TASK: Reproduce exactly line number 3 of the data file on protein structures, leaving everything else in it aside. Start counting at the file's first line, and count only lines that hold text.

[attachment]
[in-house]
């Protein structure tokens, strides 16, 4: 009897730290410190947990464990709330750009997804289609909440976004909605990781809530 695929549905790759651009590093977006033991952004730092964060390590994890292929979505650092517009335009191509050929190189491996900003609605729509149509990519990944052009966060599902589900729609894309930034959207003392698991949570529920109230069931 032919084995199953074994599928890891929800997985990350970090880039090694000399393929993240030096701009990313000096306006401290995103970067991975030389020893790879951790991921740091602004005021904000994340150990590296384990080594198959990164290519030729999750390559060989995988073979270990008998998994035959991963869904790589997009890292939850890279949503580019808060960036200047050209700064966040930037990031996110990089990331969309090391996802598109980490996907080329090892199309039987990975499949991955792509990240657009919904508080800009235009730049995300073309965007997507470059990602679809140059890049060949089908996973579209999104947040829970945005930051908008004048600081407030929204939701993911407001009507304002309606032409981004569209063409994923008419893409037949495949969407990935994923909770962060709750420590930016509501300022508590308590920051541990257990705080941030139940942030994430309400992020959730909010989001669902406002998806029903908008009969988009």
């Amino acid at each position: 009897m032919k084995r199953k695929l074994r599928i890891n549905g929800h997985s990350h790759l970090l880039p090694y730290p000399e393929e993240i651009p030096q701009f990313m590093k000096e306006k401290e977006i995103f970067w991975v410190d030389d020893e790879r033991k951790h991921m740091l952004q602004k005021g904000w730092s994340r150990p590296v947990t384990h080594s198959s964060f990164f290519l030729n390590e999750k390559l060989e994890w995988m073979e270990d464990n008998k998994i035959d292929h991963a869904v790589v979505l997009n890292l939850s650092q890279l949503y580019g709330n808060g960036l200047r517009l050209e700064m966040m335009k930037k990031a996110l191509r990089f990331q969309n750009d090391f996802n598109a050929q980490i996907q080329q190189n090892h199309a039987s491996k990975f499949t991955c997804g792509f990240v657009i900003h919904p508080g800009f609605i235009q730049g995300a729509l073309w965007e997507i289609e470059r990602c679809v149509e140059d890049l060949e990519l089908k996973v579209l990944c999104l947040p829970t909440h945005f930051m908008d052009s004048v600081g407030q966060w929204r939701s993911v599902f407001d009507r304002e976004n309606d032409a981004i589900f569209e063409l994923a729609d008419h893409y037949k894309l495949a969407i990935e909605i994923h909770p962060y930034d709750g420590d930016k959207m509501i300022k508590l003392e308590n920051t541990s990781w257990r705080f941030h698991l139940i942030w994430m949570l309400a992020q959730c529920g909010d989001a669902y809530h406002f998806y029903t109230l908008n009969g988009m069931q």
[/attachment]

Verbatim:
């Amino acid at each position: 009897m032919k084995r199953k695929l074994r599928i890891n549905g929800h997985s990350h790759l970090l880039p090694y730290p000399e393929e993240i651009p030096q701009f990313m590093k000096e306006k401290e977006i995103f970067w991975v410190d030389d020893e790879r033991k951790h991921m740091l952004q602004k005021g904000w730092s994340r150990p590296v947990t384990h080594s198959s964060f990164f290519l030729n390590e999750k390559l060989e994890w995988m073979e270990d464990n008998k998994i035959d292929h991963a869904v790589v979505l997009n890292l939850s650092q890279l949503y580019g709330n808060g960036l200047r517009l050209e700064m966040m335009k930037k990031a996110l191509r990089f990331q969309n750009d090391f996802n598109a050929q980490i996907q080329q190189n090892h199309a039987s491996k990975f499949t991955c997804g792509f990240v657009i900003h919904p508080g800009f609605i235009q730049g995300a729509l073309w965007e997507i289609e470059r990602c679809v149509e140059d890049l060949e990519l089908k996973v579209l990944c999104l947040p829970t909440h945005f930051m908008d052009s004048v600081g407030q966060w929204r939701s993911v599902f407001d009507r304002e976004n309606d032409a981004i589900f569209e063409l994923a729609d008419h893409y037949k894309l495949a969407i990935e909605i994923h909770p962060y930034d709750g420590d930016k959207m509501i300022k508590l003392e308590n920051t541990s990781w257990r705080f941030h698991l139940i942030w994430m949570l309400a992020q959730c529920g909010d989001a669902y809530h406002f998806y029903t109230l908008n009969g988009m069931q």